Archive for Tuesday, February 21, 2012

Final report from school consolidation group doesn’t include closings

February 21, 2012


In the end, a working group tasked with finding ways to close Lawrence elementary schools decided on just three points: a bond is needed, the district has to address the staffing deficiencies in its elementary schools, and building improvements that eliminate portable classrooms are a must.

Last fall, the Central and East Lawrence Elementary School Consolidation Group was charged with the task of recommending a way to reduce six elementary schools  — Cordley, Hillcrest, Kennedy, New York, Pinckney and Sunset Hill — down to three or four within the next two years.

When the group met for the last time Monday night, no one recommended closing any schools. Instead the 28 members split into two camps, each with their own recommendation that would be passed onto the school board.

Thirteen members voted for a recommendation that pushed for a bond issue that would keep all 14 elementary schools open, cover deferred maintenance projects, eliminate portable classrooms and add capacity for full-day kindergarten.

Eleven members supported a recommendation that kept closing schools as a valid option and urged the board to develop a long-term vision that would address English as a Second Language services, school boundaries and facility upgrades.  

Two members from the working group abstained from voting.

Much of Monday’s meeting was an attempt to extract where the two recommendations overlapped, which will be highlighted in a cover letter sent to the board later this week. But even reaching that common ground was a struggle as members discussed the finer points.

“It would at least be nice to agree on something,” New York representative Josh Davis said while pushing for the group to keep searching for commonalities.

That cover letter and the two recommendations officially will be handed over to the school board at its Feb. 27 meeting.

Fueled by emotion and at times contentious, the process wasn’t an easy one. But the members coming out of Monday’s meeting said they were glad they participated in it.

“It was long and difficult. But at the end it was worth it,” said Chris Lempa, the community representative for New York. “And in some ways it is just the beginning.”

As the working group studied several proposals for closing down schools, Sunset Hill parent Daisy Wakefield said she realized there were no clear solutions.

“If you move one piece, seven other pieces move as well,” she said. “People on the outside, including us, didn’t realize that. You go through this process and you realize how much everything is interwoven, and nothing is easy.”

The working group took a major turn last week when members from Pinckney announced that the majority of the school board no longer backed the charge to consolidate schools. For some in the group, such as Kennedy parent Dawn Shew, that was a hard thing to hear after months of work. Even still, she said the process was a worthy one.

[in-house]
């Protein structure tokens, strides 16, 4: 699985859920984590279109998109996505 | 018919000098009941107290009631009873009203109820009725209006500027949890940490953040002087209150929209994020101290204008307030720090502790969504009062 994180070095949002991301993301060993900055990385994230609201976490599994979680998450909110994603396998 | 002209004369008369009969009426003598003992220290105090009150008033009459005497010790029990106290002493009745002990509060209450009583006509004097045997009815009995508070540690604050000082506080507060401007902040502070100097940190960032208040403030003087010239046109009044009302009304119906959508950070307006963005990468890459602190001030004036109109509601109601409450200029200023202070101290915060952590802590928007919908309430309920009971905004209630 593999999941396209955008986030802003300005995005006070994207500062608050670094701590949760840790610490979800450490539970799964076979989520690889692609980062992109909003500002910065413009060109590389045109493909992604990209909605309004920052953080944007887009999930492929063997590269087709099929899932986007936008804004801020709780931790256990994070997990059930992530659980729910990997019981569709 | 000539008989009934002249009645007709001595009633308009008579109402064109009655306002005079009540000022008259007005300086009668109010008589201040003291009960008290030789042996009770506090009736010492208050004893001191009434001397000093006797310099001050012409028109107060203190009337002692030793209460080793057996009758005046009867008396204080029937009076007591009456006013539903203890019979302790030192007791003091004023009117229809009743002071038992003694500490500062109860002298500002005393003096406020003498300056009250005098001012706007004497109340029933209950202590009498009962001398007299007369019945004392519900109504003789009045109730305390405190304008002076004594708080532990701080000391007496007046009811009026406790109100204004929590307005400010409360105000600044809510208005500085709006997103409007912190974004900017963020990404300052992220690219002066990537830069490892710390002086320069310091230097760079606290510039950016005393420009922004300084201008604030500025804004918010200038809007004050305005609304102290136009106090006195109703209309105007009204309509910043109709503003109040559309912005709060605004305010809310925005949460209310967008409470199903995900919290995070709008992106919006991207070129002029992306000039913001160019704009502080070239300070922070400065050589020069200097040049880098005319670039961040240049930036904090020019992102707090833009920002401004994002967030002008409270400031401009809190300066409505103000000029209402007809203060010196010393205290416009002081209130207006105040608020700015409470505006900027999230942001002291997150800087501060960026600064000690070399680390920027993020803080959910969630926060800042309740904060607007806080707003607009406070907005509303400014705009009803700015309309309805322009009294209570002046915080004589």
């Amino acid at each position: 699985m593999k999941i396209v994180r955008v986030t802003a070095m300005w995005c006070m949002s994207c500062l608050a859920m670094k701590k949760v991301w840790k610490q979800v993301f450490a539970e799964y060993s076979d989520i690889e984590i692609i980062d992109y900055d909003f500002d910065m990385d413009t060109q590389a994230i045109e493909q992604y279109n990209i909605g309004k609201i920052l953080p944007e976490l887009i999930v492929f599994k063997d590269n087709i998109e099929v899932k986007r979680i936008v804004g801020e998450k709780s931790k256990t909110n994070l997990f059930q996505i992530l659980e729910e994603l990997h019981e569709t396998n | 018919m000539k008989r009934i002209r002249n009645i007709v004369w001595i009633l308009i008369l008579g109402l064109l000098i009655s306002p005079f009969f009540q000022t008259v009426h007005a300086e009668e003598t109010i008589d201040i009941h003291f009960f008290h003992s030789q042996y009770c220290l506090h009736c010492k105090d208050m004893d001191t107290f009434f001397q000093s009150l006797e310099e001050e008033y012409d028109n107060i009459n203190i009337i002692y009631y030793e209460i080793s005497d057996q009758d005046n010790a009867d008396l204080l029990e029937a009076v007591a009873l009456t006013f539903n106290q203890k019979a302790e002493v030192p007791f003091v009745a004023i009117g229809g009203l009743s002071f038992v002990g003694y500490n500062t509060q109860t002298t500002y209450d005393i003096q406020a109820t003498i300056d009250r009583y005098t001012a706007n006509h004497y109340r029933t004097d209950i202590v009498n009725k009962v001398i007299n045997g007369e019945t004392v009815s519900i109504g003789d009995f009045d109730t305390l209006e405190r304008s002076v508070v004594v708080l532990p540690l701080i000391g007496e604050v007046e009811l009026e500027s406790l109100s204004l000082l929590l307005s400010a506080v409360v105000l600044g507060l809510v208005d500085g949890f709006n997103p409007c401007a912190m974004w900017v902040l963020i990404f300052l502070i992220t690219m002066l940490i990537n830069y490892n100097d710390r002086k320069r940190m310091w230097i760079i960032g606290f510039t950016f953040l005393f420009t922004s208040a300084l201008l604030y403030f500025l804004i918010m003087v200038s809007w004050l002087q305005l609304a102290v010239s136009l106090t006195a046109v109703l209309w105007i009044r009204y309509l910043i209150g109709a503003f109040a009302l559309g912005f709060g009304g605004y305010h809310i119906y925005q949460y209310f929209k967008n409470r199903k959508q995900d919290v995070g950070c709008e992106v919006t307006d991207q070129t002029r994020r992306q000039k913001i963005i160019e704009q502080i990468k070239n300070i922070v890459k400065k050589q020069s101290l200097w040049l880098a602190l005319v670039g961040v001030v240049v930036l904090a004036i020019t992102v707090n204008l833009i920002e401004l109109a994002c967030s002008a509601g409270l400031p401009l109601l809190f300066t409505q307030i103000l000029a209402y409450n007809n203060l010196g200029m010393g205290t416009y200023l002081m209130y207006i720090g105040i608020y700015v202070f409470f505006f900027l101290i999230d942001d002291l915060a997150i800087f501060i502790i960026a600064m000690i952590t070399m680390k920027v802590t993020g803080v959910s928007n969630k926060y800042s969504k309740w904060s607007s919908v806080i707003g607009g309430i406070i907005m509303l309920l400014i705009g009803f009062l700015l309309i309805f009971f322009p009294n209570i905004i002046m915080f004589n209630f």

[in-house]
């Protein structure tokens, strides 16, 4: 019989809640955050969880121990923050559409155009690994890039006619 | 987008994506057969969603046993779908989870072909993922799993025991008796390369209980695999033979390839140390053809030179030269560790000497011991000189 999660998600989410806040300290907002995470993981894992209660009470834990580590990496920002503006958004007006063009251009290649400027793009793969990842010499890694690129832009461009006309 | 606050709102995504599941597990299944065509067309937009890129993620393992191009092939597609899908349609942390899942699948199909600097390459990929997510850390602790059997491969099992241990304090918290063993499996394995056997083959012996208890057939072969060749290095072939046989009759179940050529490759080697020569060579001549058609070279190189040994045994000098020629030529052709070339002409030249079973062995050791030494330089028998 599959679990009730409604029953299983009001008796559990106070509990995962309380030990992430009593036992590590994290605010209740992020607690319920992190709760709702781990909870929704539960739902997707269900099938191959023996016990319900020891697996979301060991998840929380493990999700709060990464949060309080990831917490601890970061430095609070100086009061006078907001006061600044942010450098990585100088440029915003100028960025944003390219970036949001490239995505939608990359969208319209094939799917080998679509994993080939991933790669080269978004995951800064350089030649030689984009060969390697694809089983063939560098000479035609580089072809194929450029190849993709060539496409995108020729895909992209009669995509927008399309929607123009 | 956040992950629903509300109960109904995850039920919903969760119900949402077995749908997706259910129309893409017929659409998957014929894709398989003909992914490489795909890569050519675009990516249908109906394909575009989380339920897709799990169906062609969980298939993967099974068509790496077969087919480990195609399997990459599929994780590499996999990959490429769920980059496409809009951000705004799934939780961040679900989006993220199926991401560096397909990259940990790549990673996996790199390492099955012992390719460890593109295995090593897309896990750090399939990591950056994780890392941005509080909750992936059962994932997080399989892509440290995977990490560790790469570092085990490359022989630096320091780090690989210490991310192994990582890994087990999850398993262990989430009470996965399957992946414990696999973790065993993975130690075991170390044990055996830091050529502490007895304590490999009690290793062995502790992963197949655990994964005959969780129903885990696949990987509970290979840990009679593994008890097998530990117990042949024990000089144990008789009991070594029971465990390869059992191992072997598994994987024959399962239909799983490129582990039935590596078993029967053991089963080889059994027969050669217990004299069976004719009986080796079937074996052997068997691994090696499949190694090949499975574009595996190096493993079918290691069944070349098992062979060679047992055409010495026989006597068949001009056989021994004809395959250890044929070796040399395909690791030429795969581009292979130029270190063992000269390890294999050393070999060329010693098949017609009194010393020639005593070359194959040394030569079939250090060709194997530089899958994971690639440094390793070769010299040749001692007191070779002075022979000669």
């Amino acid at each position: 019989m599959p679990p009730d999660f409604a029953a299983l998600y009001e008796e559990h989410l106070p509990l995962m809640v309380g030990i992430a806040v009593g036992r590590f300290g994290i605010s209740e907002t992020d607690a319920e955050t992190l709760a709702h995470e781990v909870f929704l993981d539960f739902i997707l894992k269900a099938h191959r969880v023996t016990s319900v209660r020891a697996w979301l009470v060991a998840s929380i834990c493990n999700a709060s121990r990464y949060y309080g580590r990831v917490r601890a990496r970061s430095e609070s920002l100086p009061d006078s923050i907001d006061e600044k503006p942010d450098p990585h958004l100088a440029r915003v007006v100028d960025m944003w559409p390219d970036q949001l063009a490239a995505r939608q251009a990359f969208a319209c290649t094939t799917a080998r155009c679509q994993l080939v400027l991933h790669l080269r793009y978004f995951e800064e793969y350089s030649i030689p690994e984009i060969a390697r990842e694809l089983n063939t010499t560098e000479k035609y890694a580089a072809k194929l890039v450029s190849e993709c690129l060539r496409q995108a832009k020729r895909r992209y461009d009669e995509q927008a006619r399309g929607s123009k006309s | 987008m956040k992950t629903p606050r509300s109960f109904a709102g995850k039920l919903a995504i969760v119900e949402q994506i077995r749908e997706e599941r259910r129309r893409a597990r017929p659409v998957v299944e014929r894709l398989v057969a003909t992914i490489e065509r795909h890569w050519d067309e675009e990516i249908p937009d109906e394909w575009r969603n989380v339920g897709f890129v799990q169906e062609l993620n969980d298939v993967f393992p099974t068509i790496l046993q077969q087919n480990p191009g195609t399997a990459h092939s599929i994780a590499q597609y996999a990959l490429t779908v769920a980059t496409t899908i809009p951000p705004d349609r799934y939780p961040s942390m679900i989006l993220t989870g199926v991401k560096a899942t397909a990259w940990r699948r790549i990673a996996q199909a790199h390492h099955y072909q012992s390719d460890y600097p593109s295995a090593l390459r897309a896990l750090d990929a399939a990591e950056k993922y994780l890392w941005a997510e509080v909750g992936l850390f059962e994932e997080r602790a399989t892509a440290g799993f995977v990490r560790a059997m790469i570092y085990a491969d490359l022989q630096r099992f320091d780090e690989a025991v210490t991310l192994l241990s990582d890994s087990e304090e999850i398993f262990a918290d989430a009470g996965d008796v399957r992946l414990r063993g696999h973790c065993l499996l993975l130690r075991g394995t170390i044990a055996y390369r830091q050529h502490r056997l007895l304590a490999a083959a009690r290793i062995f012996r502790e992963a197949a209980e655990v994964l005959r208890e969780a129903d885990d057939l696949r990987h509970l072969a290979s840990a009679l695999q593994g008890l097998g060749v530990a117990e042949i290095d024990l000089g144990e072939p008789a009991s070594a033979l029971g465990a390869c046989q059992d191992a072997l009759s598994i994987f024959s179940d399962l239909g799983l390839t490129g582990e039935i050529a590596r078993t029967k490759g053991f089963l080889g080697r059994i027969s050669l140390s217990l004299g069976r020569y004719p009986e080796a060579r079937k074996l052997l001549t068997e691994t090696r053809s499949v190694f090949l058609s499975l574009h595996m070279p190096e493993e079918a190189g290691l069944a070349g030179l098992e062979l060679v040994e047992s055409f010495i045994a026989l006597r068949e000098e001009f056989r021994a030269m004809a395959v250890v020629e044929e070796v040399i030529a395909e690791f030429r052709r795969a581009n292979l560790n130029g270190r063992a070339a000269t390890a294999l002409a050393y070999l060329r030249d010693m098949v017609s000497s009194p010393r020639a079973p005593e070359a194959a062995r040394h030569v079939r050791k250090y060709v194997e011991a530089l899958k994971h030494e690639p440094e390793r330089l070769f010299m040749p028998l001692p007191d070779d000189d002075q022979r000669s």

“It is worth it to have your voice heard in the community,” Shew said. “We may not see the efforts of the work we did next year or in the next five years, but in the end I don’t think it will disappear. And that is worth it.”

In his closing comments to the working group, Superintendent Rick Doll hinted at the changing context of the group’s charge. Among those changes were data on school enrollment, new school board members and an improving financial situation.  

“Your task under normal situations was very, very difficult. And then in addition to that stuff started shifting underneath you as you were working on your charge,” Doll said.  “I certainly recognize you were given a difficult task.”

He also used his remarks to urge the members to stay involved.

“That last thing I leave with you is that we can do better and now is the time to do better,” Doll said. “We are going to be asking the community to help us do better, and you are going to have to help us with that.”


Steve Jacob 6 years, 3 months ago

So instead of making the tough choices, we need to spend more money? The school board passed the buck on school cuts and it blew up in there face.

Bob_Loblaw 6 years, 3 months ago

We would be spending money whether it was to renovate or build new school(s). Which makes better sense educationally, fiscally (long term), and as a neighborhood community is what it comes down to.

aryastark1984 6 years, 3 months ago

This has always been a question of how MUCH money you want to spend. In order to consolidate, you would need to build a new school somewhere. That would cost way more than repairing what we have.

irvan moore 6 years, 3 months ago

i think by not making a choice they really did make a choice. refusing to vote to consolidate schools was a choice for the kids and the neighborhoods. the board is now put in the position of having to do their jobs and manage the districts finances

George_Braziller 6 years, 3 months ago

I for one will vote against any bond. If the school board had used the last one the way it was intended the idea of another one wouldn't even be on the table.

kansastm 6 years, 3 months ago

Please put this argument to rest. If you read the exact language of the ballot for that bond, it clearly states the money could only be used for junior highs, high schools, and repairs and renovations to Broken Arrow Elementary:

That bond could not have been used for the items the working group refers to at the elementary schools.

NotreDameHawk 6 years, 3 months ago